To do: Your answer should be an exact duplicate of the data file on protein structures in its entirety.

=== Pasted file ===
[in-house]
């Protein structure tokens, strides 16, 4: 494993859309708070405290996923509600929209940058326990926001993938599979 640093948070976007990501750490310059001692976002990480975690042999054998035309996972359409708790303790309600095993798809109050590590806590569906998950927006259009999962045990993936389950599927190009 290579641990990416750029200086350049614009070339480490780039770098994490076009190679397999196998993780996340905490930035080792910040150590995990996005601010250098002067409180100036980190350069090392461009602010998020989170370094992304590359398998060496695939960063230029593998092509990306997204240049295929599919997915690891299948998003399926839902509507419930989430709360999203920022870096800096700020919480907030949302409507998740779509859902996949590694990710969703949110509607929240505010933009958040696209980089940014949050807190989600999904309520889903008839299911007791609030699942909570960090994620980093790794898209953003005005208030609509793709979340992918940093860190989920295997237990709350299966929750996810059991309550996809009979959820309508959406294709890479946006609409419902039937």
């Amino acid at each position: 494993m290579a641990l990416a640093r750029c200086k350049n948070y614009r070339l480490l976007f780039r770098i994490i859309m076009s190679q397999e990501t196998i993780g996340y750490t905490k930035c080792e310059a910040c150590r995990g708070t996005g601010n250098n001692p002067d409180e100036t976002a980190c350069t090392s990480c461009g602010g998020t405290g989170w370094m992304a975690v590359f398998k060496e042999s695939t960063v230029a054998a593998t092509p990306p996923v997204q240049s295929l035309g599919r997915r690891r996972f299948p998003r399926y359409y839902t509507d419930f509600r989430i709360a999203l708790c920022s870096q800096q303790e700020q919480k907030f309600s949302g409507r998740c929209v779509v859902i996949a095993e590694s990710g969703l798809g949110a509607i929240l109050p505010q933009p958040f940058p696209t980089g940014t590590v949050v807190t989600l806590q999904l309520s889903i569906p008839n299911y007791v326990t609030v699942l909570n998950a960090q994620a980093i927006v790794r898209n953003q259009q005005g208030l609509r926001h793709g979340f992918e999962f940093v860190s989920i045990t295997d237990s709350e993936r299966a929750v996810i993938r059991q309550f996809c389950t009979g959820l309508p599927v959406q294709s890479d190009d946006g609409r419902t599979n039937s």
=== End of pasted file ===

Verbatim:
[in-house]
């Protein structure tokens, strides 16, 4: 494993859309708070405290996923509600929209940058326990926001993938599979 640093948070976007990501750490310059001692976002990480975690042999054998035309996972359409708790303790309600095993798809109050590590806590569906998950927006259009999962045990993936389950599927190009 290579641990990416750029200086350049614009070339480490780039770098994490076009190679397999196998993780996340905490930035080792910040150590995990996005601010250098002067409180100036980190350069090392461009602010998020989170370094992304590359398998060496695939960063230029593998092509990306997204240049295929599919997915690891299948998003399926839902509507419930989430709360999203920022870096800096700020919480907030949302409507998740779509859902996949590694990710969703949110509607929240505010933009958040696209980089940014949050807190989600999904309520889903008839299911007791609030699942909570960090994620980093790794898209953003005005208030609509793709979340992918940093860190989920295997237990709350299966929750996810059991309550996809009979959820309508959406294709890479946006609409419902039937």
């Amino acid at each position: 494993m290579a641990l990416a640093r750029c200086k350049n948070y614009r070339l480490l976007f780039r770098i994490i859309m076009s190679q397999e990501t196998i993780g996340y750490t905490k930035c080792e310059a910040c150590r995990g708070t996005g601010n250098n001692p002067d409180e100036t976002a980190c350069t090392s990480c461009g602010g998020t405290g989170w370094m992304a975690v590359f398998k060496e042999s695939t960063v230029a054998a593998t092509p990306p996923v997204q240049s295929l035309g599919r997915r690891r996972f299948p998003r399926y359409y839902t509507d419930f509600r989430i709360a999203l708790c920022s870096q800096q303790e700020q919480k907030f309600s949302g409507r998740c929209v779509v859902i996949a095993e590694s990710g969703l798809g949110a509607i929240l109050p505010q933009p958040f940058p696209t980089g940014t590590v949050v807190t989600l806590q999904l309520s889903i569906p008839n299911y007791v326990t609030v699942l909570n998950a960090q994620a980093i927006v790794r898209n953003q259009q005005g208030l609509r926001h793709g979340f992918e999962f940093v860190s989920i045990t295997d237990s709350e993936r299966a929750v996810i993938r059991q309550f996809c389950t009979g959820l309508p599927v959406q294709s890479d190009d946006g609409r419902t599979n039937s």